Decision Support in the Elderly Healthcare: Combing Short- and Long-Term Analysis Aspects

Decision Support in the Elderly Healthcare: Combing Short- and Long-Term Analysis Aspects

Antonis S. Billis (Aristotle University of Thessaloniki, Greece), Christos A. Frantzidis (Aristotle University of Thessaloniki, Greece) and Panagiotis D. Bamidis (Aristotle University of Thessaloniki, Greece)
DOI: 10.4018/978-1-4666-8234-4.ch010
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Ambient assisted living environments comprise of “smart” components that play the role of a “guardian angel” for the seniors. Health monitoring algorithms have been widely presented in the literature, however in most of the cases, they examine contextual information and the production of alerts in case of an emergency. This short-term information, needs to be combined also with respective analysis in the long run. Integrating both types of temporal information regarding the health status of seniors, one can safeguard that both emergency detection and early diagnosis of health deterioration would lead to increase feelings of safety and quality of life to baby boomers. This chapter aims at presenting the open questions regarding health monitoring in AAL environments and proposes an approach that combines both contextual and long-term trends to characterize overall health.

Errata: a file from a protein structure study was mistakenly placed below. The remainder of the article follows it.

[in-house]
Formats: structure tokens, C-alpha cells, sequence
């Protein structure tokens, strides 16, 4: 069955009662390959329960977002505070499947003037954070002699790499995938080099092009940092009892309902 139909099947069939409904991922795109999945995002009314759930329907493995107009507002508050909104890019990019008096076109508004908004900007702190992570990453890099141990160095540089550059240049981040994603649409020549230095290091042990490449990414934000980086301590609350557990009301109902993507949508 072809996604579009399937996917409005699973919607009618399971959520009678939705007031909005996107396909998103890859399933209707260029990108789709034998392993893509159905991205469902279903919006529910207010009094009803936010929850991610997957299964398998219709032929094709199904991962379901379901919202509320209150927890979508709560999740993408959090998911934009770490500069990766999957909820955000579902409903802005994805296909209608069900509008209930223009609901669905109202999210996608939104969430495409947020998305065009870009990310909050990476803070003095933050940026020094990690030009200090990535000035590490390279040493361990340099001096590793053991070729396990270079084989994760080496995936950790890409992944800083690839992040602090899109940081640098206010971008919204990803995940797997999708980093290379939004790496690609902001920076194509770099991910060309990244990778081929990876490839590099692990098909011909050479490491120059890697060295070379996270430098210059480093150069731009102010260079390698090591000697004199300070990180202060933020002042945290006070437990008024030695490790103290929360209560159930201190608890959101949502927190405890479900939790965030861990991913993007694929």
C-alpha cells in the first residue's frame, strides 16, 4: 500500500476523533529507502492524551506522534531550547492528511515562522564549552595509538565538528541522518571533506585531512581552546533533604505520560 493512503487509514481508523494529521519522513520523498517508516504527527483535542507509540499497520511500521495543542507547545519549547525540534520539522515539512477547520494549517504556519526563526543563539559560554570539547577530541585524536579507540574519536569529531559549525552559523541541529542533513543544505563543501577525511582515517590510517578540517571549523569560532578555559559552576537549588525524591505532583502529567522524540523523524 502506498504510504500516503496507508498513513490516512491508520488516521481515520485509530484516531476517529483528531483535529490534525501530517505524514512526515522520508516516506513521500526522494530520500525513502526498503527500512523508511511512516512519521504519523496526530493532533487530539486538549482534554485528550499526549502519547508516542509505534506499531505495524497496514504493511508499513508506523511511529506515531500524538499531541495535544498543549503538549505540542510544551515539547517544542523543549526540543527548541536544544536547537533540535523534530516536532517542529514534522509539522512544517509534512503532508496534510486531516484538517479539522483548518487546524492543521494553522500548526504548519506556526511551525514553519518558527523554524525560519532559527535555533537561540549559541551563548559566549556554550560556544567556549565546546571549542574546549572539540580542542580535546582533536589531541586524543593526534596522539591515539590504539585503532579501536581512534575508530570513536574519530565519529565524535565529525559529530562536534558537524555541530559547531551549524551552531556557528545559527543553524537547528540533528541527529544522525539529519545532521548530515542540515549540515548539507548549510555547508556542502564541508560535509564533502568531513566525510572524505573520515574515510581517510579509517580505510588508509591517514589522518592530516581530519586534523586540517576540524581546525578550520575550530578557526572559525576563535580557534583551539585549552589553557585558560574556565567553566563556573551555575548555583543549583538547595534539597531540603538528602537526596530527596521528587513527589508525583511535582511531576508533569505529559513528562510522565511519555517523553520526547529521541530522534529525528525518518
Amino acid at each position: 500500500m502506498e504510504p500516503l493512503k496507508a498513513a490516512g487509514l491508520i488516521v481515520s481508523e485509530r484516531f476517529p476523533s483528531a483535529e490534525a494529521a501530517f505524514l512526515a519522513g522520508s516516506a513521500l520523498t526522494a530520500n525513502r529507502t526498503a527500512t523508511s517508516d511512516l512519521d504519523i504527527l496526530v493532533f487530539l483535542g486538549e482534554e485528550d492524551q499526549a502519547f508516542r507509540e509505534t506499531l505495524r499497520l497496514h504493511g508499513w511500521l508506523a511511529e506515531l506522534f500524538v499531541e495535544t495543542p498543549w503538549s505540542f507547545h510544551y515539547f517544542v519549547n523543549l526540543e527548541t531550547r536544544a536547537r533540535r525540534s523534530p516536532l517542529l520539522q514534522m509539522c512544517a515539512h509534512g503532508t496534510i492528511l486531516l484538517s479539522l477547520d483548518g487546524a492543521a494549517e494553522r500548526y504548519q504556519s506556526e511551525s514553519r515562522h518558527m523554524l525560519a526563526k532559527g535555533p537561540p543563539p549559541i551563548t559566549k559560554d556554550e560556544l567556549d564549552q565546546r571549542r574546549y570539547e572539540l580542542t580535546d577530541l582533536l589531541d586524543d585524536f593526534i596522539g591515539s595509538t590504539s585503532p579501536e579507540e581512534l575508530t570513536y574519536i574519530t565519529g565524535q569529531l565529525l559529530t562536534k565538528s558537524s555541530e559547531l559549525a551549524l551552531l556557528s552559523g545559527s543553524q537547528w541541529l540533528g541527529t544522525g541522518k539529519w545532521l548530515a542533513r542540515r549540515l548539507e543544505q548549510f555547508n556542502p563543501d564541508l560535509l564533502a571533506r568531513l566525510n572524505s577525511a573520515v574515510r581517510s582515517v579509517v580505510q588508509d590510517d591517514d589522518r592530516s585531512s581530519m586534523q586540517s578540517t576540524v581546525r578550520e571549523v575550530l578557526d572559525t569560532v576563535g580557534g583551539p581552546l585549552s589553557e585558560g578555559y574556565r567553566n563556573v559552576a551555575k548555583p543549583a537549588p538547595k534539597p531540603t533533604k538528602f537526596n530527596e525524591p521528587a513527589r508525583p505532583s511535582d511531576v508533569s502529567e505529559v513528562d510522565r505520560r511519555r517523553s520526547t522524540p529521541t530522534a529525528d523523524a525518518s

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Senior citizens suffer nowadays from a wide variety of chronic conditions that reduce their independency level and deteriorate their health status (Lowry, 2013). Recent technological advances resulted in the equipping of home environments with a plethora of sensors that aim to improve the seniors' quality of life and increase their independency by providing alerts in case of emergencies while increasing their socialization (Lotfi A. et al., 2012). These approaches provided significant results in cases of fall detection, dangerous use of electricity devices, estimation of participant’s functionality, etc. (Wang F. et al., 2013). However, they have mainly focused on the detection of life-threatening acute events and they neglected the significance of slow-varying trends that may influence the health status of senior citizens (Mihailidis A., 2008).

Several wearable sensor systems have been utilized in literature as health monitoring platforms for the provision of elderly care (for a review see Pantelopoulos & Bourbakis, 2010). Most of these system have proven that their suitable for accurate detection of health problems and pathological patterns, however they involve wearable sensors and mainly focused on specific types of activities and deterioration alerts (e.g. heart problems, falls). Subsequently, there seems to exist a significant trade-off between monitoring accuracy and unobtrusiveness. Unobtrusiveness seems to be a critical factor that leads ultimately to user acceptance and compliance.

Therefore, aiming to fill the above gap, we present a methodology, in the context of the USEFIL project (Artikis A. et al., 2012), that utilizes low-cost, off-the-self, unobtrusive sensors and devices to detect both short-term monitoring - such as the detection of emergency events as well as the detection and assessment of ADLs and other contextual situations (Storf H. et al., 2009)– and, long-term monitoring so as to detect abnormal patterns of health or behavior and continuous health assessment (Chiriac, S., et al., 2012).